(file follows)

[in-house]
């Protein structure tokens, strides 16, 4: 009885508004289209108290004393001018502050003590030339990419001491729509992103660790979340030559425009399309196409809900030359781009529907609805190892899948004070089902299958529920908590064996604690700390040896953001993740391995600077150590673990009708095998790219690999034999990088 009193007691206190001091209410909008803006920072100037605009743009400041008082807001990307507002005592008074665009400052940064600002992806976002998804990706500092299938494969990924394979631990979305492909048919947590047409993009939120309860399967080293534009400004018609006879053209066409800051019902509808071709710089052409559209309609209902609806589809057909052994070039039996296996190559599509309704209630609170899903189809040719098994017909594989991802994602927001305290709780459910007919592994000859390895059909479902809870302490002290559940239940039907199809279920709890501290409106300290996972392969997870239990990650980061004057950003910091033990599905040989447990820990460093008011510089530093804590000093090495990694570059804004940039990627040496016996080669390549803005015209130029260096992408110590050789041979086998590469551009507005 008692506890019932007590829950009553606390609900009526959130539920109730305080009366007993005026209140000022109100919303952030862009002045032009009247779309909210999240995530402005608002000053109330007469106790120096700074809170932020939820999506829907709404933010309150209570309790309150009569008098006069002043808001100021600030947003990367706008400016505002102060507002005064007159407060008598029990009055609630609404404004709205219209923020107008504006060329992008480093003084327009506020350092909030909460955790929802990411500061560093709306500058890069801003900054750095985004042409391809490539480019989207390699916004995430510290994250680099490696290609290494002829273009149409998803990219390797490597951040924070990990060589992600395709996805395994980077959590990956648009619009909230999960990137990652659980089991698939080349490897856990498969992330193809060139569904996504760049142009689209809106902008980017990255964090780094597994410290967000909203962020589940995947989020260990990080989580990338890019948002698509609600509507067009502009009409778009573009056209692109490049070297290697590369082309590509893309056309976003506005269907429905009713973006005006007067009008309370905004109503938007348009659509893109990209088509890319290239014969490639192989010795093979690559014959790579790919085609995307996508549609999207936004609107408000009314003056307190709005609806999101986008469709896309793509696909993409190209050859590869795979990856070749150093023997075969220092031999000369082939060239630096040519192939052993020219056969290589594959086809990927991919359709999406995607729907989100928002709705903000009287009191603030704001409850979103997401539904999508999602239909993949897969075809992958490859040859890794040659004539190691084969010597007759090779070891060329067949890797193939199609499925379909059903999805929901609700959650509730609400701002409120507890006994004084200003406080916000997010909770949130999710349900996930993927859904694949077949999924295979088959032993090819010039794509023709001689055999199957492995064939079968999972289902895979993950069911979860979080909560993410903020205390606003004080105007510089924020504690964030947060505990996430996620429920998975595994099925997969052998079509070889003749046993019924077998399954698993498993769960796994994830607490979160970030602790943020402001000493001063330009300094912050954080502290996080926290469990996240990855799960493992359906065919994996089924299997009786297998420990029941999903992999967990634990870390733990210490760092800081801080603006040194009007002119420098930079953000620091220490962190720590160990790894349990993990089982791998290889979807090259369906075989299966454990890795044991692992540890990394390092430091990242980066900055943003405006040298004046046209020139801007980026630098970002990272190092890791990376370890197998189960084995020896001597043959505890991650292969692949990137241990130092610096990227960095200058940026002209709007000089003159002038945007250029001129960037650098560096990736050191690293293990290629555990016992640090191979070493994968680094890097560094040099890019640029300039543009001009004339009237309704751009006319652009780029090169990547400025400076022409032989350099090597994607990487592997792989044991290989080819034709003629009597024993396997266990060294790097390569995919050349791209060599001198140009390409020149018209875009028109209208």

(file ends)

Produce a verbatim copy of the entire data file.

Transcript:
[in-house]
């Protein structure tokens, strides 16, 4: 009885508004289209108290004393001018502050003590030339990419001491729509992103660790979340030559425009399309196409809900030359781009529907609805190892899948004070089902299958529920908590064996604690700390040896953001993740391995600077150590673990009708095998790219690999034999990088 009193007691206190001091209410909008803006920072100037605009743009400041008082807001990307507002005592008074665009400052940064600002992806976002998804990706500092299938494969990924394979631990979305492909048919947590047409993009939120309860399967080293534009400004018609006879053209066409800051019902509808071709710089052409559209309609209902609806589809057909052994070039039996296996190559599509309704209630609170899903189809040719098994017909594989991802994602927001305290709780459910007919592994000859390895059909479902809870302490002290559940239940039907199809279920709890501290409106300290996972392969997870239990990650980061004057950003910091033990599905040989447990820990460093008011510089530093804590000093090495990694570059804004940039990627040496016996080669390549803005015209130029260096992408110590050789041979086998590469551009507005 008692506890019932007590829950009553606390609900009526959130539920109730305080009366007993005026209140000022109100919303952030862009002045032009009247779309909210999240995530402005608002000053109330007469106790120096700074809170932020939820999506829907709404933010309150209570309790309150009569008098006069002043808001100021600030947003990367706008400016505002102060507002005064007159407060008598029990009055609630609404404004709205219209923020107008504006060329992008480093003084327009506020350092909030909460955790929802990411500061560093709306500058890069801003900054750095985004042409391809490539480019989207390699916004995430510290994250680099490696290609290494002829273009149409998803990219390797490597951040924070990990060589992600395709996805395994980077959590990956648009619009909230999960990137990652659980089991698939080349490897856990498969992330193809060139569904996504760049142009689209809106902008980017990255964090780094597994410290967000909203962020589940995947989020260990990080989580990338890019948002698509609600509507067009502009009409778009573009056209692109490049070297290697590369082309590509893309056309976003506005269907429905009713973006005006007067009008309370905004109503938007348009659509893109990209088509890319290239014969490639192989010795093979690559014959790579790919085609995307996508549609999207936004609107408000009314003056307190709005609806999101986008469709896309793509696909993409190209050859590869795979990856070749150093023997075969220092031999000369082939060239630096040519192939052993020219056969290589594959086809990927991919359709999406995607729907989100928002709705903000009287009191603030704001409850979103997401539904999508999602239909993949897969075809992958490859040859890794040659004539190691084969010597007759090779070891060329067949890797193939199609499925379909059903999805929901609700959650509730609400701002409120507890006994004084200003406080916000997010909770949130999710349900996930993927859904694949077949999924295979088959032993090819010039794509023709001689055999199957492995064939079968999972289902895979993950069911979860979080909560993410903020205390606003004080105007510089924020504690964030947060505990996430996620429920998975595994099925997969052998079509070889003749046993019924077998399954698993498993769960796994994830607490979160970030602790943020402001000493001063330009300094912050954080502290996080926290469990996240990855799960493992359906065919994996089924299997009786297998420990029941999903992999967990634990870390733990210490760092800081801080603006040194009007002119420098930079953000620091220490962190720590160990790894349990993990089982791998290889979807090259369906075989299966454990890795044991692992540890990394390092430091990242980066900055943003405006040298004046046209020139801007980026630098970002990272190092890791990376370890197998189960084995020896001597043959505890991650292969692949990137241990130092610096990227960095200058940026002209709007000089003159002038945007250029001129960037650098560096990736050191690293293990290629555990016992640090191979070493994968680094890097560094040099890019640029300039543009001009004339009237309704751009006319652009780029090169990547400025400076022409032989350099090597994607990487592997792989044991290989080819034709003629009597024993396997266990060294790097390569995919050349791209060599001198140009390409020149018209875009028109209208």